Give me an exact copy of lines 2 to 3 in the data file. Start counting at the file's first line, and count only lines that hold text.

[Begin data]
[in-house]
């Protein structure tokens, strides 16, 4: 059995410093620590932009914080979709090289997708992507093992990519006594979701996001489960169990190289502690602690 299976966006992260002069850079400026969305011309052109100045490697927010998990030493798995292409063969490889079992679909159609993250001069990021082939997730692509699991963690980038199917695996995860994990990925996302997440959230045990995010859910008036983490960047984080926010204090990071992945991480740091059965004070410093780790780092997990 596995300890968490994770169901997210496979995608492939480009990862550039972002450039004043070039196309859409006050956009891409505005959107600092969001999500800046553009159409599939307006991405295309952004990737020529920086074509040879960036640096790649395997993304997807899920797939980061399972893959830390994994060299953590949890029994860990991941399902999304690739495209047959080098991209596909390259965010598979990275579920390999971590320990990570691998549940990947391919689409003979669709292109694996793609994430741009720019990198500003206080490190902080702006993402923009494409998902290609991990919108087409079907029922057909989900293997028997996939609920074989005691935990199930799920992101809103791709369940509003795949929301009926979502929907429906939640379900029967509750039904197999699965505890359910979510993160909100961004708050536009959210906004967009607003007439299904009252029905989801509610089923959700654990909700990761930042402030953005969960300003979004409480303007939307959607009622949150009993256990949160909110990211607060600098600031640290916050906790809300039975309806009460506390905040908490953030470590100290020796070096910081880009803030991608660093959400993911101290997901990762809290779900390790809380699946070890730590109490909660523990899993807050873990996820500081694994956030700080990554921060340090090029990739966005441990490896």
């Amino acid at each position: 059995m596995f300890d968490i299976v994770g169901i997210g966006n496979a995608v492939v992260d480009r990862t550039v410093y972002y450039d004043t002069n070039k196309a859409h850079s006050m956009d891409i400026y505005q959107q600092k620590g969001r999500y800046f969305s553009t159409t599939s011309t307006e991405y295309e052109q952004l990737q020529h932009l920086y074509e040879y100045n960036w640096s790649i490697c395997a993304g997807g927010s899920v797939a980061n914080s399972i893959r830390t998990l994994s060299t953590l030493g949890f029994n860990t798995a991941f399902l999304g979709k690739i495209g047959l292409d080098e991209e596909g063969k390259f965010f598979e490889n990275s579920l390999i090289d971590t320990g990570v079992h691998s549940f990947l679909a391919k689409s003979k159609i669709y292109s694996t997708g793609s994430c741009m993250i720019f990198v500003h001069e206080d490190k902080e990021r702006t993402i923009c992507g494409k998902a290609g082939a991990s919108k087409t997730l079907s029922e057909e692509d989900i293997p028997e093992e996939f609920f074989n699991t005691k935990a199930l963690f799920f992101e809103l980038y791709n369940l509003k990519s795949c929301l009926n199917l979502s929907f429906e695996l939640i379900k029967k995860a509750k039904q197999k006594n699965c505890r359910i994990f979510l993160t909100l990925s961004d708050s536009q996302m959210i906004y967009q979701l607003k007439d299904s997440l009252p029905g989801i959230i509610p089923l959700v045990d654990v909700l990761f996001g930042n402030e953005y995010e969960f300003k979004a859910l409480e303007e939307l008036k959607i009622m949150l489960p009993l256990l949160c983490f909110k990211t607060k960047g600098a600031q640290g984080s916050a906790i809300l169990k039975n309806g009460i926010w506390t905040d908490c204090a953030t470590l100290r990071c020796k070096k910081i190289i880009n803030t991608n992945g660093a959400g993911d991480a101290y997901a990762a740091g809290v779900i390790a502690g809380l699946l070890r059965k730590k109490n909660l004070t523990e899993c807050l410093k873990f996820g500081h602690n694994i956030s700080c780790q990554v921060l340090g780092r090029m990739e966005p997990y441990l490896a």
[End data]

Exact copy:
């Protein structure tokens, strides 16, 4: 059995410093620590932009914080979709090289997708992507093992990519006594979701996001489960169990190289502690602690 299976966006992260002069850079400026969305011309052109100045490697927010998990030493798995292409063969490889079992679909159609993250001069990021082939997730692509699991963690980038199917695996995860994990990925996302997440959230045990995010859910008036983490960047984080926010204090990071992945991480740091059965004070410093780790780092997990 596995300890968490994770169901997210496979995608492939480009990862550039972002450039004043070039196309859409006050956009891409505005959107600092969001999500800046553009159409599939307006991405295309952004990737020529920086074509040879960036640096790649395997993304997807899920797939980061399972893959830390994994060299953590949890029994860990991941399902999304690739495209047959080098991209596909390259965010598979990275579920390999971590320990990570691998549940990947391919689409003979669709292109694996793609994430741009720019990198500003206080490190902080702006993402923009494409998902290609991990919108087409079907029922057909989900293997028997996939609920074989005691935990199930799920992101809103791709369940509003795949929301009926979502929907429906939640379900029967509750039904197999699965505890359910979510993160909100961004708050536009959210906004967009607003007439299904009252029905989801509610089923959700654990909700990761930042402030953005969960300003979004409480303007939307959607009622949150009993256990949160909110990211607060600098600031640290916050906790809300039975309806009460506390905040908490953030470590100290020796070096910081880009803030991608660093959400993911101290997901990762809290779900390790809380699946070890730590109490909660523990899993807050873990996820500081694994956030700080990554921060340090090029990739966005441990490896």
């Amino acid at each position: 059995m596995f300890d968490i299976v994770g169901i997210g966006n496979a995608v492939v992260d480009r990862t550039v410093y972002y450039d004043t002069n070039k196309a859409h850079s006050m956009d891409i400026y505005q959107q600092k620590g969001r999500y800046f969305s553009t159409t599939s011309t307006e991405y295309e052109q952004l990737q020529h932009l920086y074509e040879y100045n960036w640096s790649i490697c395997a993304g997807g927010s899920v797939a980061n914080s399972i893959r830390t998990l994994s060299t953590l030493g949890f029994n860990t798995a991941f399902l999304g979709k690739i495209g047959l292409d080098e991209e596909g063969k390259f965010f598979e490889n990275s579920l390999i090289d971590t320990g990570v079992h691998s549940f990947l679909a391919k689409s003979k159609i669709y292109s694996t997708g793609s994430c741009m993250i720019f990198v500003h001069e206080d490190k902080e990021r702006t993402i923009c992507g494409k998902a290609g082939a991990s919108k087409t997730l079907s029922e057909e692509d989900i293997p028997e093992e996939f609920f074989n699991t005691k935990a199930l963690f799920f992101e809103l980038y791709n369940l509003k990519s795949c929301l009926n199917l979502s929907f429906e695996l939640i379900k029967k995860a509750k039904q197999k006594n699965c505890r359910i994990f979510l993160t909100l990925s961004d708050s536009q996302m959210i906004y967009q979701l607003k007439d299904s997440l009252p029905g989801i959230i509610p089923l959700v045990d654990v909700l990761f996001g930042n402030e953005y995010e969960f300003k979004a859910l409480e303007e939307l008036k959607i009622m949150l489960p009993l256990l949160c983490f909110k990211t607060k960047g600098a600031q640290g984080s916050a906790i809300l169990k039975n309806g009460i926010w506390t905040d908490c204090a953030t470590l100290r990071c020796k070096k910081i190289i880009n803030t991608n992945g660093a959400g993911d991480a101290y997901a990762a740091g809290v779900i390790a502690g809380l699946l070890r059965k730590k109490n909660l004070t523990e899993c807050l410093k873990f996820g500081h602690n694994i956030s700080c780790q990554v921060l340090g780092r090029m990739e966005p997990y441990l490896a």